In 2008 she completed her conjoint BA in English Literature and Music/Bachelor of Teaching. She has worked as a music teacher, a primary school teacher, and now works in a library. She is a member of the Upper Hutt Science Fiction Club and plays violin for Hutt Valley Orchestra.

She is an avid reader across a wide range of genres and a watcher of far too many TV series and movies, although it can be argued that there is no such thing as “too many.” These, of course, are best enjoyed with a decent cup of tea and further the continuing argument that the concept of “spare time” is really just a myth.

Anne’s books have received honorable mentions four times and reached the finals three times in the Rainbow Awards.  She has also been nominated twice in the Goodreads M/M Romance Reader’s Choice Awards—once for Best Fantasy and once for Best Historical.

Where to find her:

Blog: http://anne-barwell.livejournal.com/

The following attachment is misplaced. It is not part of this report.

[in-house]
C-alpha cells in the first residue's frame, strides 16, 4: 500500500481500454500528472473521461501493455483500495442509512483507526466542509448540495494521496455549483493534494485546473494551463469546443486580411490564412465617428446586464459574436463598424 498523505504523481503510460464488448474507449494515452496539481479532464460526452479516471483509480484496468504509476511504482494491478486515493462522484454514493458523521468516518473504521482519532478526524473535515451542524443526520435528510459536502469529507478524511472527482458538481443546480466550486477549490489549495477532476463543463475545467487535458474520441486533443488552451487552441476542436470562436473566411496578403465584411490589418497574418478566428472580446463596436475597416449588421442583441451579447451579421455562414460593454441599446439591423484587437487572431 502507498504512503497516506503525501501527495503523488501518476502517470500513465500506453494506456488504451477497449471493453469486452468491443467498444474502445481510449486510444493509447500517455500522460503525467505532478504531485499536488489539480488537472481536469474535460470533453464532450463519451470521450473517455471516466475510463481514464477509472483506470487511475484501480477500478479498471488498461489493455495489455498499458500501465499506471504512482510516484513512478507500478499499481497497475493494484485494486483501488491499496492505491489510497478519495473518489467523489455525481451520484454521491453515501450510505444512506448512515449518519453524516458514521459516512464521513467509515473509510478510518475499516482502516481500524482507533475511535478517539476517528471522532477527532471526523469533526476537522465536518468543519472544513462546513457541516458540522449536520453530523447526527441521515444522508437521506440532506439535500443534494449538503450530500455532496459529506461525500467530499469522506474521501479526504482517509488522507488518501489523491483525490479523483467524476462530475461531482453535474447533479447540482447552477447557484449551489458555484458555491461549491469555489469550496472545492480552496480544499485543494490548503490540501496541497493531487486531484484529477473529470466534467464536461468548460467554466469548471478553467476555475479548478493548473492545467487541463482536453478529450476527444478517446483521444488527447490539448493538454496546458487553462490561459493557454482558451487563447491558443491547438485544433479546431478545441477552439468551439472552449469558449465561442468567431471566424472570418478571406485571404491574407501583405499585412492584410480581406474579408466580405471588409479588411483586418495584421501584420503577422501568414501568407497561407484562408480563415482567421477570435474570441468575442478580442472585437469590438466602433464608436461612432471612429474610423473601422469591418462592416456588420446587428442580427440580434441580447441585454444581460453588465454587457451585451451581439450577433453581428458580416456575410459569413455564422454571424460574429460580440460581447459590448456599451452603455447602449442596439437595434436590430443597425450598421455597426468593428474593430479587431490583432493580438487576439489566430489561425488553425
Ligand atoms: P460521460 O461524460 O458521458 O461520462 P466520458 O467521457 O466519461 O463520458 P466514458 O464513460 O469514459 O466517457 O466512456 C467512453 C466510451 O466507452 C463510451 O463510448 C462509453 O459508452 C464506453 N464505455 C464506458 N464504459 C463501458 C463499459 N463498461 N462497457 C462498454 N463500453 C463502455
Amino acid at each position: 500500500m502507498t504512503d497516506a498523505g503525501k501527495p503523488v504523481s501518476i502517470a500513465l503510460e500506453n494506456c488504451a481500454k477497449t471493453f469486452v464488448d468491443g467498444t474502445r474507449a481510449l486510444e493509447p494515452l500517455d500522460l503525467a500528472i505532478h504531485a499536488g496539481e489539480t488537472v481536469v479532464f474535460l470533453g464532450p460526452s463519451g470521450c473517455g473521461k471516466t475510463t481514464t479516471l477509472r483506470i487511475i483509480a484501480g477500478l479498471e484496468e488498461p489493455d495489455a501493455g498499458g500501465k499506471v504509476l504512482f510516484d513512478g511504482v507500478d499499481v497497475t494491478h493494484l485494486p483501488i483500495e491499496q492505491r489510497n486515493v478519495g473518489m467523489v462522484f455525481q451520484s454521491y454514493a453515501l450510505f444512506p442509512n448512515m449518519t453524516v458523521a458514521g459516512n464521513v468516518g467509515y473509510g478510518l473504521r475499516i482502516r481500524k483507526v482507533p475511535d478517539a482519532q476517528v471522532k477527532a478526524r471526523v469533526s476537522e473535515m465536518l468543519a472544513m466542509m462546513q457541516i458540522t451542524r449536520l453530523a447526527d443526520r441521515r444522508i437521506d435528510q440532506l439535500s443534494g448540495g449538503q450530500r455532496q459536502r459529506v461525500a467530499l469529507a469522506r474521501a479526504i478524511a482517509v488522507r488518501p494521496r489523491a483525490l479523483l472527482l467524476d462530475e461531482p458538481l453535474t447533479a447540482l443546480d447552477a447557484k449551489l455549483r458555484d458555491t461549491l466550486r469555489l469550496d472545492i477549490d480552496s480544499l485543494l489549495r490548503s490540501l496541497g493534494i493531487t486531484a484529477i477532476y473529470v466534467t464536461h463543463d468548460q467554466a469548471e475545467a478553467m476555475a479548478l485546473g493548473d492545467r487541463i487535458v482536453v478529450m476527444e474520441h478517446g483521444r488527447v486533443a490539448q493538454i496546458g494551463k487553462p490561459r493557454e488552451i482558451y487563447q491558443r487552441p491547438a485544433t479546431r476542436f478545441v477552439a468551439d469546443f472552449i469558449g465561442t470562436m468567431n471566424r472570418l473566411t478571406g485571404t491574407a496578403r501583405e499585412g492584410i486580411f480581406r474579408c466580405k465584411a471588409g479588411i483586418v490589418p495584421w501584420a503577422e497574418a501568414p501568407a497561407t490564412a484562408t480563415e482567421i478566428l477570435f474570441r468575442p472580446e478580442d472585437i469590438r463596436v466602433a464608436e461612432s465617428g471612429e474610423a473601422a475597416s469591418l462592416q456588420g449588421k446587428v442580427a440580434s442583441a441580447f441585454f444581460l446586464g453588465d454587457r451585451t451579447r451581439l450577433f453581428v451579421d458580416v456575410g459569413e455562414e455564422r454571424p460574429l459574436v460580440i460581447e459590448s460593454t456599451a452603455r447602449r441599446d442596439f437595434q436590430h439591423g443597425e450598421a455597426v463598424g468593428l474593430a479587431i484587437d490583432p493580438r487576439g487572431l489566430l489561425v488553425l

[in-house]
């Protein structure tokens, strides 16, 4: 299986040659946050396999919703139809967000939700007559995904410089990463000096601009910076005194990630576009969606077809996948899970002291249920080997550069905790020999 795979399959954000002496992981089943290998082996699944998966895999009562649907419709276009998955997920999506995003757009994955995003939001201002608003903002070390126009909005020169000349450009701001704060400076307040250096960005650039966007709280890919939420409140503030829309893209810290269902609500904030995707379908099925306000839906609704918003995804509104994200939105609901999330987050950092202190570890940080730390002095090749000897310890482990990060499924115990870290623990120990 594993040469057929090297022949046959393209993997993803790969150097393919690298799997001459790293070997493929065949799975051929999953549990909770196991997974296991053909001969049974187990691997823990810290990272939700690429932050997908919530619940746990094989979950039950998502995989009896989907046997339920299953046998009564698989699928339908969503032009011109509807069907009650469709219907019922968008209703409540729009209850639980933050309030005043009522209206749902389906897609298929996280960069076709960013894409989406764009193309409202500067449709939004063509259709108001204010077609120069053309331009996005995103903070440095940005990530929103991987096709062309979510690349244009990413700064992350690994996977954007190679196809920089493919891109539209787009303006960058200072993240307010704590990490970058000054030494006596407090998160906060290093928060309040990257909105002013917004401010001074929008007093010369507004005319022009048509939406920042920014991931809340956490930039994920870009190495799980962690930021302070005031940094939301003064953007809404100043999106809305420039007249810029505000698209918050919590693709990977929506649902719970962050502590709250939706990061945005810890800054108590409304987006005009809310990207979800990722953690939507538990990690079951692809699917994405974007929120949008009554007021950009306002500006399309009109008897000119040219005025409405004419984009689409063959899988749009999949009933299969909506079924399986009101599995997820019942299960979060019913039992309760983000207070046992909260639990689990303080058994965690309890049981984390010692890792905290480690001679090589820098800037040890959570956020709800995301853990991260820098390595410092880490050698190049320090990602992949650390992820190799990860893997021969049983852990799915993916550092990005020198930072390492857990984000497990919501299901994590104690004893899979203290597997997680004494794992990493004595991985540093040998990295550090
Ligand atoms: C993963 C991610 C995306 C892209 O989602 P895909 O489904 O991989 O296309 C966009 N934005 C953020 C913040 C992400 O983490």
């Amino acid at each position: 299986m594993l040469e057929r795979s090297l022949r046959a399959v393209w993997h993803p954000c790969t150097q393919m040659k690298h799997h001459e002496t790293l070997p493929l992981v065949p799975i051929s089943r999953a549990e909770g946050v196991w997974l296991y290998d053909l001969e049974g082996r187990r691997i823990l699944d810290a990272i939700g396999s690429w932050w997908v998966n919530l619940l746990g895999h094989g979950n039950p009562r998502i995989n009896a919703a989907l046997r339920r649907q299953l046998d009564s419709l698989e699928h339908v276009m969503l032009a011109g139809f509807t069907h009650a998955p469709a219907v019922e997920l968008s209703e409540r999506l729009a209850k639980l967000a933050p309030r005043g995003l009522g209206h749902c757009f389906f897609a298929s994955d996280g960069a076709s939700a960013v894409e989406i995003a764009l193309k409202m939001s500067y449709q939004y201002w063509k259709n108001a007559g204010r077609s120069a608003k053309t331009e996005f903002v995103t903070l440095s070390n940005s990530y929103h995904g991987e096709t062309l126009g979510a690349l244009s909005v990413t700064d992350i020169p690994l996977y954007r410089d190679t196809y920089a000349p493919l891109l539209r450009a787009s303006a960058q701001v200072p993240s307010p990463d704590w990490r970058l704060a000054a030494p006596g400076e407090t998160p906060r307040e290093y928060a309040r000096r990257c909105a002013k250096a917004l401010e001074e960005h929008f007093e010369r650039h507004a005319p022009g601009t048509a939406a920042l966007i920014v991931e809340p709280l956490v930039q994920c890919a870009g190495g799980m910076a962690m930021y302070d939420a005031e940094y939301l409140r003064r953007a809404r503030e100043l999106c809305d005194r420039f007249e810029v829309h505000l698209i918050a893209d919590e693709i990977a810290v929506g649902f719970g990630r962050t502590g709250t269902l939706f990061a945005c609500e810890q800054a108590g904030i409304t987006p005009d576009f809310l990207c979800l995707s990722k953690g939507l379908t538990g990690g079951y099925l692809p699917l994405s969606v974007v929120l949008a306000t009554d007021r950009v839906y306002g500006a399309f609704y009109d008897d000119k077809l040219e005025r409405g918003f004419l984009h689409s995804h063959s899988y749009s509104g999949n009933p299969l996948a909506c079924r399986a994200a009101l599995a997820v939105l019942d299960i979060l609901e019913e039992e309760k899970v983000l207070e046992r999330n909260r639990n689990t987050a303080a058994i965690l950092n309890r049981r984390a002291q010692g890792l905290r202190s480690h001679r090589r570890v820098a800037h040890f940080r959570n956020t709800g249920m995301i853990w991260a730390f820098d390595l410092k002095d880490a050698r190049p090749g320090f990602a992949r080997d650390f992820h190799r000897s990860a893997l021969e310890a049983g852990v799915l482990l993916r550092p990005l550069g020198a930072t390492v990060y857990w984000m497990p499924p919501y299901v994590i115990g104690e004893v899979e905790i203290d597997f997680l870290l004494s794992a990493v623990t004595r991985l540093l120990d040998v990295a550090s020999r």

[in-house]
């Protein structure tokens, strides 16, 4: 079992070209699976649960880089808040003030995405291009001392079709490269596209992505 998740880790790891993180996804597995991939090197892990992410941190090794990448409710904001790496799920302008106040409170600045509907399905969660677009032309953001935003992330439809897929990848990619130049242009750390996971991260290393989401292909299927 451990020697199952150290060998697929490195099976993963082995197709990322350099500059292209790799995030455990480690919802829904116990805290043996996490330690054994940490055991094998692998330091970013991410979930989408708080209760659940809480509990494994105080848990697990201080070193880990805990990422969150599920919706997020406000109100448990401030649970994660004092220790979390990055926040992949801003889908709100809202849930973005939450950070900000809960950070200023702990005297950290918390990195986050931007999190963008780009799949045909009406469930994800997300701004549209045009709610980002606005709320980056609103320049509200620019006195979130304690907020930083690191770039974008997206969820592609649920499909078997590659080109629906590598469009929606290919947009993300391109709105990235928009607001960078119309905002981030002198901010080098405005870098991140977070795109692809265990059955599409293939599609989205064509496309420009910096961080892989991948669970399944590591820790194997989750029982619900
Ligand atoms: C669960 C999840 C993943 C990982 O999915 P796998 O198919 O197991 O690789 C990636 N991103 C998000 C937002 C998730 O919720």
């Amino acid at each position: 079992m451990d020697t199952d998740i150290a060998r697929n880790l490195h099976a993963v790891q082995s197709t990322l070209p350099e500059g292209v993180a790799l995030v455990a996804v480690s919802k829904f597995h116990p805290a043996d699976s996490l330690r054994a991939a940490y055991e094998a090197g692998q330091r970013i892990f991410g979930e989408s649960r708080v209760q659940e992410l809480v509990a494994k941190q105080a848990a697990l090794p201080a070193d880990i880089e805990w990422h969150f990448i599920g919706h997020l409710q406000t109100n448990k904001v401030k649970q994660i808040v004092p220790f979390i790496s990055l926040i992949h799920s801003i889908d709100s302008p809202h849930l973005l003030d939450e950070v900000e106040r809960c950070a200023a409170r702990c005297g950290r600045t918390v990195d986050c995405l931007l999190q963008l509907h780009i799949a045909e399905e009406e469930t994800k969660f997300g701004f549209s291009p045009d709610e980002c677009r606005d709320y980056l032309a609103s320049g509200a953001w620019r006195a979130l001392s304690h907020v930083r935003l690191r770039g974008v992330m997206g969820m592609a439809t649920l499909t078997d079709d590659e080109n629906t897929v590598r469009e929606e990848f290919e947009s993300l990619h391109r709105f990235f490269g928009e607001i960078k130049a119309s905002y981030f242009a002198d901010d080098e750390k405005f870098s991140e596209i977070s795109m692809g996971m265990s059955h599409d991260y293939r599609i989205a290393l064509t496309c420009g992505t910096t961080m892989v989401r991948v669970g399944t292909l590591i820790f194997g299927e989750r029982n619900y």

Website: http://annebarwell.wordpress.com/

Facebook: http://www.facebook.com/anne.barwell.1

Google+: https://plus.google.com/u/0/115084832208481414034/posts

Goodreads: http://www.goodreads.com/author/show/4862410.Anne_Barwell

Dreamspinner Press Author Page:


DSP Publications Author Page:




  1. […] I’m blogging at Andrew Q. Gordon’s today about Shadowboxing and ‘Knights and Pawns’ ie the blurred line between heroes and villains, at least from the villain’s perspective. Thanks for hosting me, Andrew! You can read the post here […]

  2. Anne Barwell says:

    Thanks again for hosting me, Andrew!

Add a Comment